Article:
Namaste everyone. Let’s take a closer look at the first pose of the month for the fall. I chose the standing pose Utthita Trikonasana—Extended Triangle Pose. This standing pose allows for opportunities to explore many ranges of motions in our body: after you align your pose, you can look at working on more extension of your trunk, you can work the pose as a twist, a hip opener and even as a back bending opportunity for the upper back. Join me to align and refine our practice for Utthita Trikonasana.
Instructions for Utthita Trikonasana:
- Stand in Tadasana (Mountain Pose) in the middle of your mat facing the long edge. On an inhale step or jump your feet about 4 ft apart and extend your arms out to the sides at shoulder height. .
- Now turn your whole right leg and foot out 90° and turn your back foot and leg in slightly. Make sure that your front heel aligns with the center of your back arch.
- Let your chest face the long edge the mat. Then on an exhale extend and fold your torso over the right leg. Place your right hand on the floor or on a block directly under the right shoulder.
(You can also place your hand lightly onto your shin as I did in the second picture above)
- Your left arm and hand reaches up to the ceiling and the palm faces forward. Have the wrist in line with its shoulder. (There is a tendency to throw the top arm back behind its shoulder. Try to avoid this)
- Slightly tuck your chin and turn your head to gaze up at your top thumb. If your gaze hardens and you feel uncomfortable in your neck, don’t turn your head and instead keep gazing straight ahead.
- Stay in the pose for about half a minute. Then inhale to come upright and practice the pose on the other side for the same amount of time.
- Then come upright again, turn your feet back to parallel and step/jump your feet back together and stand in Tadasana (Mountain Pose).
Work in the pose for alignment:
- Keep both legs straight by lifting the kneecaps.
- Make sure that your front foot is rooting down evenly- the inner edge tends to be light and a lot of weight is on the pinkie toe side of the foot. For me it is very helpful to ground down through the big toe mound and from there roll the front thigh from the inside out. This way I also encourage the front knee to point in the same direction as its toes. (good for knee safety)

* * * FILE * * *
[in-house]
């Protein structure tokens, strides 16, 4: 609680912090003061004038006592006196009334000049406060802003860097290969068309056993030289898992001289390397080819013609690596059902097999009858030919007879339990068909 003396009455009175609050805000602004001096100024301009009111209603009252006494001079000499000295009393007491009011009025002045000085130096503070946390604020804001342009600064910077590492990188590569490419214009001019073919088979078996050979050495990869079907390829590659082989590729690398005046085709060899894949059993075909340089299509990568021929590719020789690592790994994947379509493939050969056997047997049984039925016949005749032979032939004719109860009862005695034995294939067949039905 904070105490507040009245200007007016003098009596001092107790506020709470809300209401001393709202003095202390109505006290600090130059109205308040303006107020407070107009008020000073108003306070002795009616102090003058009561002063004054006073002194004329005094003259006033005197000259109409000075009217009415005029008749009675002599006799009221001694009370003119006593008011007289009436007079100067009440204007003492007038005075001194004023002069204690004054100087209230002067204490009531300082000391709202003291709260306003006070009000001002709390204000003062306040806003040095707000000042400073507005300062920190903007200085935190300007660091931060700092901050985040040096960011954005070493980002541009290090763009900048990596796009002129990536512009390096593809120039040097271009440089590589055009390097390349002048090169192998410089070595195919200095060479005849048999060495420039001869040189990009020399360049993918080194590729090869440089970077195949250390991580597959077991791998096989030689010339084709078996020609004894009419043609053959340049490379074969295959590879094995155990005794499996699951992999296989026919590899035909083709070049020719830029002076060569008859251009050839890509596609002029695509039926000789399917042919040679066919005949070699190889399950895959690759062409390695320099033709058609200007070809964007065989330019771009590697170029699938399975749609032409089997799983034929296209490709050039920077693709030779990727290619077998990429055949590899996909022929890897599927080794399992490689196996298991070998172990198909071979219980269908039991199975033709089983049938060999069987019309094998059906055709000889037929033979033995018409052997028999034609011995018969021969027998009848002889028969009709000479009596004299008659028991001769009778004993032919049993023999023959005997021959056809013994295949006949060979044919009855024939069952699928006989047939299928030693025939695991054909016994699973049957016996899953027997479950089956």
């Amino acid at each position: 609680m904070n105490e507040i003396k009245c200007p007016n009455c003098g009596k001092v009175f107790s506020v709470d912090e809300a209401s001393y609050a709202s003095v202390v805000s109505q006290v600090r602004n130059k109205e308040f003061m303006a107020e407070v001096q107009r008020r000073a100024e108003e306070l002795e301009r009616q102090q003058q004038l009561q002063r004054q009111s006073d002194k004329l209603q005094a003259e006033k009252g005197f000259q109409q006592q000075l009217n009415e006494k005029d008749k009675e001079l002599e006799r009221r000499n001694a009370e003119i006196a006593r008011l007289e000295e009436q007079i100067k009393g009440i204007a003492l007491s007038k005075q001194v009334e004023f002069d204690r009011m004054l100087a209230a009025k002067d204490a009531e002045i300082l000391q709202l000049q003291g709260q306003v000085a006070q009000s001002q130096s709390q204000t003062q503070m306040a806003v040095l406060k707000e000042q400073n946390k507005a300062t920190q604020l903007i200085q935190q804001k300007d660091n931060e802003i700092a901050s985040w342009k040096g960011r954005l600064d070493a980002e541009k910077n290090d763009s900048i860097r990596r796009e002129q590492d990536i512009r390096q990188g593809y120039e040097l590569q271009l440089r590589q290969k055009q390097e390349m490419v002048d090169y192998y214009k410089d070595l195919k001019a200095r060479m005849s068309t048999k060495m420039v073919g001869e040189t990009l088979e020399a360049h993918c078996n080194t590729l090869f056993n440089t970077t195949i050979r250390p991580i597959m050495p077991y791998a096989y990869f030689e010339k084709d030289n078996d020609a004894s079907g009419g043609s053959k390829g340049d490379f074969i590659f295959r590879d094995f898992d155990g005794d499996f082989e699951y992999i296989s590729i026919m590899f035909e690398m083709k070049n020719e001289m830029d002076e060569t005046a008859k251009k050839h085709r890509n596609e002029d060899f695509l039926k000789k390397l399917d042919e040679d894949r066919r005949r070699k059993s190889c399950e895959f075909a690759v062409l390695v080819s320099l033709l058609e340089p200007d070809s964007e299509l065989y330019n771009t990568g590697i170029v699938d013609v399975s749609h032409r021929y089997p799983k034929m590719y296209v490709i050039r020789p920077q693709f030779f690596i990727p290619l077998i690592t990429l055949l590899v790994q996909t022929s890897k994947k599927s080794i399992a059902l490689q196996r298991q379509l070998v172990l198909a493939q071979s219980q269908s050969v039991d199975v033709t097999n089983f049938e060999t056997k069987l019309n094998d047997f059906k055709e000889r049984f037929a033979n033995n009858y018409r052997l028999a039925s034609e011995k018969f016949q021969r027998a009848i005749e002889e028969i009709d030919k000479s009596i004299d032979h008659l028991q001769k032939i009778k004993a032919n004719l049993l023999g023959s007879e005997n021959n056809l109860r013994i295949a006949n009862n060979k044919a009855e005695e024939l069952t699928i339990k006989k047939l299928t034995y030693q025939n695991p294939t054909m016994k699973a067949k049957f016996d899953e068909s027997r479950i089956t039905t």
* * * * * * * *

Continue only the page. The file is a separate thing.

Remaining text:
- Keep weight on the back foot as well, so weightwise don’t collapse all your body weight onto the front. I like to isometrically push my feet apart on the mat to have an anchoring in my back foot.
- In order to have the bottom side of the torso align over the front thigh (and not have the torso in front of the front leg) align the pelvis by pressing the center of the front buttocks forward and couple this by pressing the front of the back thigh back.
- Reach the top buttocks flesh out of the lumbar so that you are not overarching the lower back.
- You want to lengthen the sides of your torso, so watch out that you don’t have a c-curve on the bottom side of the torso—keep extending those bottom side ribs towards the same side armpit
- Roll both upper arms out to keep a lift in your chest
- Reach both arms away from each other, keeping both wrists in line with each other and the sternum.
- Turn your torso starting from the lower belly away from the front thigh.
Refine your pose:
Tip: to help with working the alignment point 4 from above: Stand with your back against a wall and practice Trikonasana, having the back heel about an inch or so away from the wall and having the front foot aligned appropriately. Keep moving the front buttocks center away from the wall and press the front of the back thigh towards the wall. (good hip opening)
In picture 1 I have an inverted chair at the wall. My front foot stands on the reversed chair seat. This will help with bringing weight into the back foot, also preventing a collapse onto the front hip joint. I can use the top or bottom chair leg to hold for support.
In picture 2 , I have my toes up a block—this will help with keeping my kneecap lifted—and I’m reaching the left arm up the wall—this will work the lengthening of the bottom/here: left side of the torso.
Picture 3: Keeping that left sidebody long, I’m extending and folding over the front leg. The top hand reaches up and over the top ear, reaching for the wall. This way I can also work on lengthening through the top sidebody. Walking the top hand back behind you will encourage the trunk to twist more.
Pictures 4 and 5 show how to use the chair to help turn the torso more. Having the top hand in this position helps keep the top shoulder back.
In picture 6 I’m using a dowel across my shoulder blades. Working this way allows for good support, to keep the chest lifted and to help turn the navel towards the ceiling more
Helpful and inspiring sources:
1. Iyengar Yoga – The integrated and Holistic Path to Health by Tommijean and Benjamin Thomas,
published by XLibris, USA, 2008
2. yogaartandscience.com — a website created by Witold Fitz-Simon
3. Using the chair in certain ways was inspired by the Iyengar classes I attended in the past
Katja Huiras is a certified Yoga teacher who teaches Align+Refine Yoga classes at the Yoga Loft in Bethlehem. She received her 200 hr certification at the Yoga Loft and the 500 hr certification through the Himalayan Institute in Honesdale, PA. In 2009 she was introduced to Iyengar Yoga and was intensely inspired by its method. Since then she regularly studies and practices with certified Iyengar Yoga teachers.
Missed last month’s column? Read it Now: